Scotland is yellow again, gorse is in bloom. So as last year I was dyeing with gorse . This time though I was braver and put all the dye stuff and alum mordanted merino in one pot (in layers: gorse-merino-gorse) and left it on the hob on the lowest for several hours. After the dyebath reached about 90 degrees I left it simmer for an hour and left merino in the pot overnight. Although gorse has thorns, it wasn’t difficult to separate from wool and the end result is rather clean merino (=photo – I didn’t clean it/pick any vegetable particles from gorse).
the palest shade is the original colour, in reality more lemon like, the deeper shades are results of using a bit of washing soda for different lenghts of time at the end of the dyeing process.
I also felted with gorse dyed and brazilwood dyed merino, both fdyed last year. There were some surprises awaiting me…
The original colour of merino which I used for this collar was deep pink, almost as my t-shirt. I embellished the middle part with hot pink merino dyed with acid dyes. After felting the colour turned into very deep purple. I noticed this change before when using this particular merino and knew it would turn back into deep pink after acid bath at the end of felting. But this time, instead of using vinegar I used citric acid dissolved in water – and the colour changed to what you see here….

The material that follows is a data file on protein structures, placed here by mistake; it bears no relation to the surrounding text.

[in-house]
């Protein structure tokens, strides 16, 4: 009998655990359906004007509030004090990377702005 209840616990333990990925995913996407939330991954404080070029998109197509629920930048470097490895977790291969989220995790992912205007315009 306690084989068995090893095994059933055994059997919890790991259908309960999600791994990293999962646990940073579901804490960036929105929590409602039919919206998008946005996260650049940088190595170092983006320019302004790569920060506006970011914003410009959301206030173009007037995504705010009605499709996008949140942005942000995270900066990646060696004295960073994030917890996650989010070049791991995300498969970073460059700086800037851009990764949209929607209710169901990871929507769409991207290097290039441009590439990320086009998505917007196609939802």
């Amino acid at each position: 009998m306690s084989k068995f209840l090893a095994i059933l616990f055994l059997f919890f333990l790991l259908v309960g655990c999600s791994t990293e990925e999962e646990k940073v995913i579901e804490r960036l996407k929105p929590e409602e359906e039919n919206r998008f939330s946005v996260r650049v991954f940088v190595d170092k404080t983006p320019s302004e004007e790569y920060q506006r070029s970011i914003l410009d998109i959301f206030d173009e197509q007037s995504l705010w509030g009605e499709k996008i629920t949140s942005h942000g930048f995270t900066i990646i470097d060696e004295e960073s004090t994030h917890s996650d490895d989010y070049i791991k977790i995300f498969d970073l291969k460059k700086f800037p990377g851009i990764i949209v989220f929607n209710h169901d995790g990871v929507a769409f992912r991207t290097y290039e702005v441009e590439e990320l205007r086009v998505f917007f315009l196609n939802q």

I think the citric acid is more acidic than vinegar, but will have to make some experiment to see if that was the reason of such colour shift. Or could there be other explenation(s)?
What I am holding in my hand in the next photo is the same merino I used for collar – mostly gorse dyed with a bit of madder dyed merino and gorse dyed silk (all dyed and carded last spring). After using citric acid the colour is paler,
when I was using vinegar it stayed the same. It seems that citric acid is more agressive.?